We have received the following emails forwarded to us by a senior Unite rep who works at an international publishing company in the UK. He is in contact with co-workers in the companies Egyptian offices. Names and locations have been edited out for obvious reasons.
From ——— sales and marketing director:
I last spoke to —— yesterday and everyone in the office (we have —- people) and families are all finding it a struggle but are OK. Arrangements were made to give them all their salaries.
What is happening in Egypt, and before that in Tunisia, may have come as a big surprise, as they are places we have for a long time associated with sightseeing and beach holidays and assumed were moderate, reasonably happy and stable societies.
The truth is that this stability has come at the price of the denial of political freedoms, economic inequality and brutal repression.
Not many people know for instance that the state of emergency imposed when Sadat was assassinated 30 years ago has been in force ever since. Given what Egypt has been through, it is a wonder the average Egyptian isn’t more radicalized and resentful. On the contrary, the images on our TV screens reveal mostly a gentle and moderate people and an immense desire and longing for what we in the West take for granted. It is especially moving for me to see this eruption of human yearning in Tahrir Square and places in Alexandria that are so familiar. It looks as though it is sudden and out of the blue, but it has been simmering for a very long time. As the Palestinian poet Mourid Barghouti said: “Nothing goes off suddenly; even the earthquakes set in motion from the depths of the earth to the rooftops of the villages”.
In the past few days the images I’ve seen from these familiar places have moved me beyond anything else I’ve seen in all my time in the Middle East. I’m not sure we can yet fully appreciate the enormity of what we are witnessing and its reverberations in the region – an awakening and a realization almost too great to comprehend that ordinary, little, powerless people can change their destiny and change their world for a better one. I for one never thought I would see these astonishing events in the region and I take my hat off to Egypt.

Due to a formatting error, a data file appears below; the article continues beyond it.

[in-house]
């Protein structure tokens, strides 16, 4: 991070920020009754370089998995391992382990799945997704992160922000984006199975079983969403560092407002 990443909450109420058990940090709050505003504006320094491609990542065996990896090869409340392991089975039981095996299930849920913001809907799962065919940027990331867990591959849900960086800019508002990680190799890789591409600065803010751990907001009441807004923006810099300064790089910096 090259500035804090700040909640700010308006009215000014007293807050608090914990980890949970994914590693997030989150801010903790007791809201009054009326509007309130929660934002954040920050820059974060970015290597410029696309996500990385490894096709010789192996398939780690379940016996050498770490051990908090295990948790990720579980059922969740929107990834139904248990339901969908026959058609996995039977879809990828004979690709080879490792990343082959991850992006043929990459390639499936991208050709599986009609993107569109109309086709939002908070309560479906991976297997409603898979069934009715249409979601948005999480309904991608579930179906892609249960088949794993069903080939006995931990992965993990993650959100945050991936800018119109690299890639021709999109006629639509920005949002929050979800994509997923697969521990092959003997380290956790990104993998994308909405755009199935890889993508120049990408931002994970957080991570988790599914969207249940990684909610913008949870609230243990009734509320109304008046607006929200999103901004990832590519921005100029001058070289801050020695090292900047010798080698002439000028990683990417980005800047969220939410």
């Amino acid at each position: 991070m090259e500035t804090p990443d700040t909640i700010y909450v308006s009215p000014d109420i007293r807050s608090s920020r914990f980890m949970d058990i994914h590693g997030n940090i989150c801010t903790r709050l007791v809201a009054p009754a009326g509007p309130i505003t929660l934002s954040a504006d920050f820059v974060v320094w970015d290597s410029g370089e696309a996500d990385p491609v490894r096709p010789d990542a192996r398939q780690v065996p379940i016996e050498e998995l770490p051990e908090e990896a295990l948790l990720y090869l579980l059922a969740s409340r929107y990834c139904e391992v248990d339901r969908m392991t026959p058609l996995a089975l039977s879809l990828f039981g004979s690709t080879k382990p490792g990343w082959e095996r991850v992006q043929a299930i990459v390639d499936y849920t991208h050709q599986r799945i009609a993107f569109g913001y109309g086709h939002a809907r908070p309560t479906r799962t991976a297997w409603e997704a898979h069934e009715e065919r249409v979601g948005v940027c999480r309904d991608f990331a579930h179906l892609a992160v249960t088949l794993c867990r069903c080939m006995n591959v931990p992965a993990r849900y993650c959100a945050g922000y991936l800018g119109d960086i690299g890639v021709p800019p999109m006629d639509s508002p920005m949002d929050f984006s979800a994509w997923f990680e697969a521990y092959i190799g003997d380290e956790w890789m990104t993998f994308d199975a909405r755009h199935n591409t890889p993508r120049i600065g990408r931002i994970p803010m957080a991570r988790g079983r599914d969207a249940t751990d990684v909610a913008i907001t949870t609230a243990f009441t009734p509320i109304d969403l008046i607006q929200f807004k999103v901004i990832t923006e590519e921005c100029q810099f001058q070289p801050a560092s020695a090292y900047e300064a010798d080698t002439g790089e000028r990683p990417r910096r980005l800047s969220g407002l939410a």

From —— office manager in Cairo:
Thanks greatly for your email; we here are still a bit shocked. For myself I never imagined Egypt could ever go through such great revolution that we are all hoping and dreaming of and would result in real changes – to feel like normal humans again, to feel free and like people all over the world. What happened made me feel alive again, and I remembered that we really used to feel these intimate feelings that we used to know long time ago, the political regime succeeded in making us all feel like slaves and having to live by their ways (we all gave up in a certain way) – as much as we are worried for the youth gathering in Tahrir but also hoping of a brighter future after getting through the economical crisis – although I actually can’t believe this is really going on.
Prayers have been raised in all Egyptian homes, caring and fearing of people for their families made them unite, men all over the country kept awake all night in the streets facing all kinds of danger, to defend their homes and families against the criminals and prisoners that the police let free from police stations and jails of course according to instructions from Mubarak and the Minister of Interior affairs as usual from them, to keep people restrained under their laws by force.
We are still worried and afraid, we can’t trust he will really leave and things are really changing in Egypt, I am still not sure but everyone else (specially ——) are raising my morale by assuring me that things are going to have a better phase. I want to believe but a bit doubtful that after all these years we can experience any changes here.
——-, thanks again you have always been my support in sadness and joy. I hope we will have good news soon, I am sure you are following up the news with us. So let us pray all over the world for a better time.